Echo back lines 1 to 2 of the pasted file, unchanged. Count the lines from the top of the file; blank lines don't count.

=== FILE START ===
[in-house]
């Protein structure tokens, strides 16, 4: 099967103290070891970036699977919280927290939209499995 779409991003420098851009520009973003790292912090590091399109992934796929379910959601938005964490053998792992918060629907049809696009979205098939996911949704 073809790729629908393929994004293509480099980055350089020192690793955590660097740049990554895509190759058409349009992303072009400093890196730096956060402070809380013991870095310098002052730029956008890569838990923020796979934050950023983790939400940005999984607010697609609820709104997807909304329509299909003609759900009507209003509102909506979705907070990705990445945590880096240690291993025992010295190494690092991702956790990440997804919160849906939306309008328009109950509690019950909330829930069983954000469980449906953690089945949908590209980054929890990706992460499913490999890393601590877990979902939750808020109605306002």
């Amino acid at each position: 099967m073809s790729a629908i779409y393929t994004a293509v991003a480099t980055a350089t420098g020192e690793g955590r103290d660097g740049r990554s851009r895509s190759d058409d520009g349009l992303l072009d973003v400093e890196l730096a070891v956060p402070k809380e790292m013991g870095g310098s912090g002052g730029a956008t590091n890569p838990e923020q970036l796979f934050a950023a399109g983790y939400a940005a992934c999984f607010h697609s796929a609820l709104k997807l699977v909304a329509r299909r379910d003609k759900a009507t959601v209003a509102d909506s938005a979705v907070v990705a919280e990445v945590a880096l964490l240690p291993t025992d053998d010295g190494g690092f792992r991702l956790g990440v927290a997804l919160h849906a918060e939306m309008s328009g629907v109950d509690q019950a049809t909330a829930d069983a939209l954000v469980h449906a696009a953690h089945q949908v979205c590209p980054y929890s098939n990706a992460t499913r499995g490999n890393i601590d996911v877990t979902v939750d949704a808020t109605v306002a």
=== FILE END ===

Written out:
[in-house]
């Protein structure tokens, strides 16, 4: 099967103290070891970036699977919280927290939209499995 779409991003420098851009520009973003790292912090590091399109992934796929379910959601938005964490053998792992918060629907049809696009979205098939996911949704 073809790729629908393929994004293509480099980055350089020192690793955590660097740049990554895509190759058409349009992303072009400093890196730096956060402070809380013991870095310098002052730029956008890569838990923020796979934050950023983790939400940005999984607010697609609820709104997807909304329509299909003609759900009507209003509102909506979705907070990705990445945590880096240690291993025992010295190494690092991702956790990440997804919160849906939306309008328009109950509690019950909330829930069983954000469980449906953690089945949908590209980054929890990706992460499913490999890393601590877990979902939750808020109605306002």